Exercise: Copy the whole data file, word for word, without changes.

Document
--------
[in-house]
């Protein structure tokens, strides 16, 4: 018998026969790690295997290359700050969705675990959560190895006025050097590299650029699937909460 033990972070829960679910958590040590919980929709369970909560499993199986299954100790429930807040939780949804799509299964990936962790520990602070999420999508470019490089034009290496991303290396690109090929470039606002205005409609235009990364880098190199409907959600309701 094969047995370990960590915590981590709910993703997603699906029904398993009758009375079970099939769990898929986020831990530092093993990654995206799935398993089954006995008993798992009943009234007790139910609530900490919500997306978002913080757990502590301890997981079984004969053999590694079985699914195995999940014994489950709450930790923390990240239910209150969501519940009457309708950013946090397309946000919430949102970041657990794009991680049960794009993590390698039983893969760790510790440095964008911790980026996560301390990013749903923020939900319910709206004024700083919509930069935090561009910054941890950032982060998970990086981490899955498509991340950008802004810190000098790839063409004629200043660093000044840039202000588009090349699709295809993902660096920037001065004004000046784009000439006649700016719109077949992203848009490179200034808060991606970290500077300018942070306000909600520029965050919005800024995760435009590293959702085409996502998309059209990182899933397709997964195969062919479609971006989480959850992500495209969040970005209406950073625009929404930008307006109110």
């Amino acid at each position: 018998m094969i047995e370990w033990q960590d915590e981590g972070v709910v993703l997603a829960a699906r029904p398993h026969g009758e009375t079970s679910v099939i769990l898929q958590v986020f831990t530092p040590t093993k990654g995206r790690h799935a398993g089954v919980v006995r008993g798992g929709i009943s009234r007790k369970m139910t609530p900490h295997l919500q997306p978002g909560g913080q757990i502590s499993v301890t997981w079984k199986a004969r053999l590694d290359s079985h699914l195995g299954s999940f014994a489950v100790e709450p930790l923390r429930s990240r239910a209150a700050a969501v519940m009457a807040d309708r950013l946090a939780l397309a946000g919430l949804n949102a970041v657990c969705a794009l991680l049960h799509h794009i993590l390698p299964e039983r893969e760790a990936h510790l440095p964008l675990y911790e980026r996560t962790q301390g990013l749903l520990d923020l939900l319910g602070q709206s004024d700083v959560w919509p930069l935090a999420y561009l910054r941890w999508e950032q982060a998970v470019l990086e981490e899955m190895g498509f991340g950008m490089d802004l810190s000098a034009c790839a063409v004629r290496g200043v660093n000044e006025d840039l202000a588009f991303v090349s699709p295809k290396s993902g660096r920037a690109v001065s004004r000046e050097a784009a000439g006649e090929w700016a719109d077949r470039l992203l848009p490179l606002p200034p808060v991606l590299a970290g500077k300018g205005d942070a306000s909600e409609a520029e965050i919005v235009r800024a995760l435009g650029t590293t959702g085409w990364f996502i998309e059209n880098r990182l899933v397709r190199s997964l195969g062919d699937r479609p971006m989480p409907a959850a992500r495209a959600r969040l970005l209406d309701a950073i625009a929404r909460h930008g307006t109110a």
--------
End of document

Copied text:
[in-house]
């Protein structure tokens, strides 16, 4: 018998026969790690295997290359700050969705675990959560190895006025050097590299650029699937909460 033990972070829960679910958590040590919980929709369970909560499993199986299954100790429930807040939780949804799509299964990936962790520990602070999420999508470019490089034009290496991303290396690109090929470039606002205005409609235009990364880098190199409907959600309701 094969047995370990960590915590981590709910993703997603699906029904398993009758009375079970099939769990898929986020831990530092093993990654995206799935398993089954006995008993798992009943009234007790139910609530900490919500997306978002913080757990502590301890997981079984004969053999590694079985699914195995999940014994489950709450930790923390990240239910209150969501519940009457309708950013946090397309946000919430949102970041657990794009991680049960794009993590390698039983893969760790510790440095964008911790980026996560301390990013749903923020939900319910709206004024700083919509930069935090561009910054941890950032982060998970990086981490899955498509991340950008802004810190000098790839063409004629200043660093000044840039202000588009090349699709295809993902660096920037001065004004000046784009000439006649700016719109077949992203848009490179200034808060991606970290500077300018942070306000909600520029965050919005800024995760435009590293959702085409996502998309059209990182899933397709997964195969062919479609971006989480959850992500495209969040970005209406950073625009929404930008307006109110």
């Amino acid at each position: 018998m094969i047995e370990w033990q960590d915590e981590g972070v709910v993703l997603a829960a699906r029904p398993h026969g009758e009375t079970s679910v099939i769990l898929q958590v986020f831990t530092p040590t093993k990654g995206r790690h799935a398993g089954v919980v006995r008993g798992g929709i009943s009234r007790k369970m139910t609530p900490h295997l919500q997306p978002g909560g913080q757990i502590s499993v301890t997981w079984k199986a004969r053999l590694d290359s079985h699914l195995g299954s999940f014994a489950v100790e709450p930790l923390r429930s990240r239910a209150a700050a969501v519940m009457a807040d309708r950013l946090a939780l397309a946000g919430l949804n949102a970041v657990c969705a794009l991680l049960h799509h794009i993590l390698p299964e039983r893969e760790a990936h510790l440095p964008l675990y911790e980026r996560t962790q301390g990013l749903l520990d923020l939900l319910g602070q709206s004024d700083v959560w919509p930069l935090a999420y561009l910054r941890w999508e950032q982060a998970v470019l990086e981490e899955m190895g498509f991340g950008m490089d802004l810190s000098a034009c790839a063409v004629r290496g200043v660093n000044e006025d840039l202000a588009f991303v090349s699709p295809k290396s993902g660096r920037a690109v001065s004004r000046e050097a784009a000439g006649e090929w700016a719109d077949r470039l992203l848009p490179l606002p200034p808060v991606l590299a970290g500077k300018g205005d942070a306000s909600e409609a520029e965050i919005v235009r800024a995760l435009g650029t590293t959702g085409w990364f996502i998309e059209n880098r990182l899933v397709r190199s997964l195969g062919d699937r479609p971006m989480p409907a959850a992500r495209a959600r969040l970005l209406d309701a950073i625009a929404r909460h930008g307006t109110a």